Exciting, isn’t it!? Well…on second thought…
While where one sleeps overnight may not be the most interesting vanlife topic, where you sleep plays an essential role in your comprehensive vanlife experience. Whether you’re driving a small, nimble vehicle or even a larger rig, there is a diverse range of locations where you can legally spend the night.
In this post, we’ll discuss some of our favorite places where we sleep when traveling in our camper. We’ll talk about both paid locations and also several popular ways to sleep overnight for free. In addition, we’ll offer some of our favorite apps that we use to help us locate great camping and free overnight options.
Staying At Paid Campgrounds
The reason we travel in our camper is to get out into nature and experience the raw beauty that surrounds us. Luckily, there is a wide range of serviced camping opportunities, based on where you want to go and comfort level, to best experience America’s vast natural landscapes.
National Park & Forest Campgrounds
Bar none, camping within the country’s plethora of national parks & forests provides a fantastic opportunity to envelop yourself in nature while still being close to some of the basic necessities of life.
Who doesn’t like clean toilets and running water?
Downsides: Services at these grounds, however, can still be limited. There likely won’t be any shower facilities or electrical power. And we wouldn’t count on any cell reception or available WIFI hotspots.
Costs per night to camp in a US national park or forest can range anywhere from $20-$35 depending on the park and season.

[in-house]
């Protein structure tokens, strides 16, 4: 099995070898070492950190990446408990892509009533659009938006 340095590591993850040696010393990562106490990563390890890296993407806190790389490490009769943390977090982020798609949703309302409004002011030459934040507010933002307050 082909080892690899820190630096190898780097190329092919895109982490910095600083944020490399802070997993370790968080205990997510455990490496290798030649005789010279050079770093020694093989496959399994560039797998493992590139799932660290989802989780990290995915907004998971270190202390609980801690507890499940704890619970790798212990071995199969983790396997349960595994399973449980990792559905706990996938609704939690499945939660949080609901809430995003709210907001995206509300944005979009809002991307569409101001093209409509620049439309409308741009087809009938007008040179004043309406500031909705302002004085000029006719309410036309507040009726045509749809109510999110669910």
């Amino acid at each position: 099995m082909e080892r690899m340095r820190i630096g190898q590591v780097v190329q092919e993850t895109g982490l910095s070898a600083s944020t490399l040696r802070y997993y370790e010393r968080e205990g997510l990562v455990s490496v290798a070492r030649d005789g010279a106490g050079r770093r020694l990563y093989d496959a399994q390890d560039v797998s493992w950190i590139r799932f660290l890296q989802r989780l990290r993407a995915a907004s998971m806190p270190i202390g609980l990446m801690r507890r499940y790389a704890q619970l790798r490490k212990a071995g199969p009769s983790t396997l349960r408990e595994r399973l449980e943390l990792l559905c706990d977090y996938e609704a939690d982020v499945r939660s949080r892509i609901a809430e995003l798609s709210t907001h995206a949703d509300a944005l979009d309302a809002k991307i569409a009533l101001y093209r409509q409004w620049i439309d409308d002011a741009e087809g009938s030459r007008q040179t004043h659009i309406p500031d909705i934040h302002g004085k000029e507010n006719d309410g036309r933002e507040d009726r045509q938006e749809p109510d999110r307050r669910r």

To see camping availability within national park & forest boundaries and to make a reservation, we use the Recreation.gov smartphone app. Simply select your national park (or forest), pick your dates, choose your campground, and pay online. It’s all done in the app.
Top Tip: Don’t forget to pick up your ‘America The Beautiful’ park pass. For $80 you get unlimited access to any of America’s national parks and forests for 12 months. This includes parks fees, hiking fees, and the pass sometimes even gives you discounted camping prices.
Private Campgrounds & RV Parks
As good as camping can be in national parks & forests, campsites there might feel limiting to many RV travelers. As we mentioned above, many of these campgrounds don’t offer electricity on-site, have limited cell data, and almost always don’t provide shower facilities.
So it can be difficult for some to camp long-term there.
For those looking for more ‘full service’ camping options, private campgrounds and RV parks easily fill the void.
- Clean bathroom facilities? Check.
- Hot showers? Check.
- Electric sockets provided on-site? Check.
- Solid WIFI and cell reception? Yes, usually.
- Swimming pool? Sometimes!
If we’re being honest, the quality of RV park facilities can vary greatly. The age-old adage of ‘you get what you pay for’ applies here.
To help us find some of the best RV parks in the country, we use the following three apps & services.
Good Sam App: We use this app to help us find quality RV parks. We then call ahead to make reservations.
- Bonus: For $29/year, you can purchase a ‘Good Sam’ membership, which gives you a 10% discount at all RV parks affiliated with the program.
KOA App: Fantastic app if you like staying with a single brand of campgrounds all across the country. Best of all, you accumulate points when staying at KOA campgrounds that can be used for cash off future stays.
Passport America: For only $44 annually, you can get 50% off nightly rates at over 1,400 campgrounds all across the country. An amazing deal if you plan to travel long-term.